Quite some years ago, our pastor invited some musicians, Roman Catholic relatives of the church secretary, to do the Polka Mass for our church service. I went, even though I was prepared to hate it. I was surprised by joy. The Gospel message was expressed in such simple, straightforward language that it moved me anew. The link has music and pictures of Pope John Paul II and Father Perkovich.

Why do we so often make this all so complicated and set up barriers?

Other Submissions:

8) Joel Spencer at The Double Edged Sword takes a new and deeper look at Romans 12:2, which talks about the renewing of our mind. “We have been given a Helper, the Holy Spirit, to assist us, convict us, and enable us to be transformed, but we must daily, instance by instance choose to renew our minds.”

Ed. Note: I’m wondering if this is the same thing I’ve heard expressed as “making a daily decision for Christ” in my own tradition?

Three sequential blog posts by three authors discuss “Innovations For Your Church!”

9) Jared at The Gospel-Driven Church posted first.

10) The Internet Monk added several more "shocking" points.

11) Dr. Platypus added a few ideas of his own.

Ed. Note: The comment sections are interesting. A couple of the readers, myself included, thought “HUH? Your church doesn’t already do these things?” I told you I was in a rut. I didn’t know that there were churches that don’t have Bible reading, communion and preaching of the Gospel. Did I understand this all correctly? Is it sarcastic?


Jeff Pinyon at The Cross Reference and Weekend Fisher contributed a diablog discussion of what “having Christ” means and how one becomes “worthy.”

12) “Having Christ” Meriting Eternal Life and

13) Christ, Eternal Life, and Merit

Other Submissions:

14) PrincipiumUnitatis gives a number of links to various discussions on the unity or reunion of Christians. “We have to believe that we can tear down those walls that now divide the Body of Christ. Protestants and Catholics are ten years away from being separated from each other for five hundred years. Catholics and Orthodox are forty-seven years from being separated from each other for one thousand years. Come, brothers and sisters in Christ, let us tear down these walls, for the glory of Christ, and the sake of His sacred pierced heart that continues to cry out for the peace and full unity of His covenant people.”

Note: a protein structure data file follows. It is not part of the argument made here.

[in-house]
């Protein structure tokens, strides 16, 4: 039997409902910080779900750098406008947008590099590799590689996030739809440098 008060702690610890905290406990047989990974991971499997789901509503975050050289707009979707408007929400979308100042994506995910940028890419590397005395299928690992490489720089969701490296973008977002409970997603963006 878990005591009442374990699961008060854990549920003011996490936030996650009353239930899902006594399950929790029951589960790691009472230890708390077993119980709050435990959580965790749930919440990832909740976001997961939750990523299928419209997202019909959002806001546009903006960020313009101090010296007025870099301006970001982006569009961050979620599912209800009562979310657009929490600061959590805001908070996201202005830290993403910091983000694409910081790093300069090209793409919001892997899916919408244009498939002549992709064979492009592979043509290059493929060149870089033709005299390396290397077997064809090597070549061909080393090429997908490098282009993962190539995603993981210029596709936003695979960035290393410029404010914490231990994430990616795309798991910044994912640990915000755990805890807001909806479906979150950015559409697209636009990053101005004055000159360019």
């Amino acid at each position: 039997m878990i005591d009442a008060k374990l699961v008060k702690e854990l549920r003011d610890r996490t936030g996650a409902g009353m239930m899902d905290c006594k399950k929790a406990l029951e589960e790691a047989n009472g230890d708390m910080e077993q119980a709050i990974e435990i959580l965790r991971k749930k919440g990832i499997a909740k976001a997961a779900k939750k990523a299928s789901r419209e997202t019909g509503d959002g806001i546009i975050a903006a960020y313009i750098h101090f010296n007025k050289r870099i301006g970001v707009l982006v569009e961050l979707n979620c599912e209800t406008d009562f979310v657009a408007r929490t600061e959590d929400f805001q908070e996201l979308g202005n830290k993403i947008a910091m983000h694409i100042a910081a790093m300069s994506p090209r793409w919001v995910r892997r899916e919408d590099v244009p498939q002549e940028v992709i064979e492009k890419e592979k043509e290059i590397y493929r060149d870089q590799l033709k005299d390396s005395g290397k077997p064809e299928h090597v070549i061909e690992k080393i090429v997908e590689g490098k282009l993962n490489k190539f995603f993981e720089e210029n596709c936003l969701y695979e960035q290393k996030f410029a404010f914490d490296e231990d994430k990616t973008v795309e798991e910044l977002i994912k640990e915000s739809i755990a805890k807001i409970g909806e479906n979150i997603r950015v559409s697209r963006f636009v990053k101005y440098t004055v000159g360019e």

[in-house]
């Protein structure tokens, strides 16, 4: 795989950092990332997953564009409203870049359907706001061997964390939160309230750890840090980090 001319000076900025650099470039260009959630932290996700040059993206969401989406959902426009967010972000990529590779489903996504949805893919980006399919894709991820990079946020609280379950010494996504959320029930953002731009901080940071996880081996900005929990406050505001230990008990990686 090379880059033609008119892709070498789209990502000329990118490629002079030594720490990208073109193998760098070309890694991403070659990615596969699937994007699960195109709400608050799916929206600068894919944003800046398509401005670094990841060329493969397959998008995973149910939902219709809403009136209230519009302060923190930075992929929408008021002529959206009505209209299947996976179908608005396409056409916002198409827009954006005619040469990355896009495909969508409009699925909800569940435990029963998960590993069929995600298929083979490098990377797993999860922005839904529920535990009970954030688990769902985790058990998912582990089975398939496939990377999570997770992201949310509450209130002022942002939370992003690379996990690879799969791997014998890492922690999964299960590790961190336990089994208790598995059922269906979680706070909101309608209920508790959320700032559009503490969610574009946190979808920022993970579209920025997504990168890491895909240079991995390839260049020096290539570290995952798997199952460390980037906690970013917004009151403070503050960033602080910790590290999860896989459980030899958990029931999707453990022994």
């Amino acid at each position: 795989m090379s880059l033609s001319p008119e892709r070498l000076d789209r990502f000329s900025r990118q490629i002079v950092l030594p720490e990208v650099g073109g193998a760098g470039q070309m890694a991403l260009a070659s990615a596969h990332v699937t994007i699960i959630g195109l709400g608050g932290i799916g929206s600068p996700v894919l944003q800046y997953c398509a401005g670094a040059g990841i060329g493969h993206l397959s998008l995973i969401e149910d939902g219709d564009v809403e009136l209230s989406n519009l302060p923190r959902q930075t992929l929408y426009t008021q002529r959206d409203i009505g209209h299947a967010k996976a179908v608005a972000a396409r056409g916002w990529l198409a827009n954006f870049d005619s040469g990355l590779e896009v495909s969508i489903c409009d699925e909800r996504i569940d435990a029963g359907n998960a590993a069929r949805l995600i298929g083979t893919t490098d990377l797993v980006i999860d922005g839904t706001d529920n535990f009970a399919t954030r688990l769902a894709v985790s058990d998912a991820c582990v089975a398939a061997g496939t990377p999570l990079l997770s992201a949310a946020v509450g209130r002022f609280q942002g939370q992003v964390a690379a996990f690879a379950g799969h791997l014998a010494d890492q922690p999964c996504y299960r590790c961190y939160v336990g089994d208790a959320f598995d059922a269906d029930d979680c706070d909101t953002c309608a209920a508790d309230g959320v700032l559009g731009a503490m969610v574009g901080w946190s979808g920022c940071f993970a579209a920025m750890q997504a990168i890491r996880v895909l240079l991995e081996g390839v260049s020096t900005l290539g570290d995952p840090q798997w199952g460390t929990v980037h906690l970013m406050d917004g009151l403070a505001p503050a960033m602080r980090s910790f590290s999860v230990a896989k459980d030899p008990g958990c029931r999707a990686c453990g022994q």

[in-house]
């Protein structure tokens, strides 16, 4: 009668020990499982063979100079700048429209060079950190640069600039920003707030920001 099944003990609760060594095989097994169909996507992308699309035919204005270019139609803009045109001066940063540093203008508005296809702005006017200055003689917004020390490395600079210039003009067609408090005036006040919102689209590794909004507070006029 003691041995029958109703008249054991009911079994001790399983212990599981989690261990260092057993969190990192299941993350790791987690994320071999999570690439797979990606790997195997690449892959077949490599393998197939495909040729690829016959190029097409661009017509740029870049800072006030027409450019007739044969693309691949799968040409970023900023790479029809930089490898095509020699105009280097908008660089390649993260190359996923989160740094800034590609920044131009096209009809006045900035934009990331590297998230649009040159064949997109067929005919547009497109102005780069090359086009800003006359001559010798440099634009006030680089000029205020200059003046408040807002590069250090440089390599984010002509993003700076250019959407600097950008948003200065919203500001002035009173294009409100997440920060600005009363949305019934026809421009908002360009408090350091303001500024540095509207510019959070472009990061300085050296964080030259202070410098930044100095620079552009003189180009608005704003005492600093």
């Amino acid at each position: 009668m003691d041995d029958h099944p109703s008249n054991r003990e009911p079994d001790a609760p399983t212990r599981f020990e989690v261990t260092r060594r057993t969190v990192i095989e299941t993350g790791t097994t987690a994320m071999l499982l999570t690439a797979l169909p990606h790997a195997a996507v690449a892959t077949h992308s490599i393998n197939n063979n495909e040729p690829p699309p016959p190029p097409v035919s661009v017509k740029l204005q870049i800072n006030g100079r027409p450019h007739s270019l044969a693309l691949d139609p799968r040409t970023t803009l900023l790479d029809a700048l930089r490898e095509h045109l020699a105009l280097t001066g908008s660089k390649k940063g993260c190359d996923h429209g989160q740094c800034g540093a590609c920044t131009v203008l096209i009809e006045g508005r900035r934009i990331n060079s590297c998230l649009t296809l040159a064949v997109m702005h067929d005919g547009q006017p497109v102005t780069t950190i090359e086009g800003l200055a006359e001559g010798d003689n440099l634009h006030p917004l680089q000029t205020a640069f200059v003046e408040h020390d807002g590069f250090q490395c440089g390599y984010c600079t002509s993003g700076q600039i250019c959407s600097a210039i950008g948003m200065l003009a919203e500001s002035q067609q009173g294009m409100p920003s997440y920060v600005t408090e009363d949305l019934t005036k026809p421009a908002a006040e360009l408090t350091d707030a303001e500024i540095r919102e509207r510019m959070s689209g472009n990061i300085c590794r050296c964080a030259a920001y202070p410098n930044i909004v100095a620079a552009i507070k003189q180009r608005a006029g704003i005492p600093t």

Two blogs discussed where Christians can agree about Baptism.

15) Adrian Warnock cites Lig Duncan and

16) Reformation 21 posts 17 statements that were agreed upon by Dever and Coffin in 2001.

17) And lastly, Pseudo-Polymath discusses how ecumenical differences may be approached.

Ed. Note: If there are problems with the links or my interpretations, please post a comment or email me.

Any other submissions on the topic of the month could be considered for future publication of the CRC. I KNOW that some of you have previously posted about your cross-boundary worship experiences.

Thursday, September 13, 2007

Bumping up against other Christians

My faith journey has taken me down the Lutheran path. I started on this path because my mother and her family were Lutheran. I know I’ll stay on a Lutheran path because of the strong emphasis on God’s saving grace and because Lutherans are comfortable “living in the tensions” of life.

Looking back on my faith journey, I can see that there were some strong influences that occurred when I bumped up against other traditions.

I was raised in a church in Milwaukee with year round Sunday School and a strong memorization program in Confirmation class. I am grateful for what I learned! However, there was no mention of spirituality or putting faith into practice. In fact, in my confirmation classes, we recited. We NEVER discussed the meanings of the passages, nor did we question anything. [Is this really how it used to be elsewhere or was this an extreme case???] The term Frozen Chosen could have applied to this church. I was never taught that other churches were wrong, but somehow I got the strong feeling that we were a “little more right.”

I had a strong faith, nevertheless, but untested.

My first memory of encountering another tradition was when my neighbor invited me to a Christian youth group she attended. This group still exists as VCY America, a Christian radio network. I still remember hearing the sermon on John 3:16 and the altar call. Of course, I didn’t know about altar calls. We were asked, “Who needs Jesus in your life? Raise your hand.” Of course I needed Jesus in my life; what would my life be without Jesus? My friend made be go forward because I had raised my hand. I was flustered, to say the least. Maybe I even felt that I had been “had.” I didn’t understand that they were really asking people who had no faith to step forward in faith.

This might seem an odd recollection to put forth in a Reconciliation Carnival, but I think it sets the stage for some of my later thoughts.

Ten years later, I was in a new place with a new job and a new roommate. It was a very down time for me due to my father being in his last illness, among other things. The Lutheran pastor invited a few people from several churches to a Bible study that was to be discussion, not a class. He wanted to study with a group of faithful people from various denominational backgrounds without being the leader. This was a rich and heart-opening experience.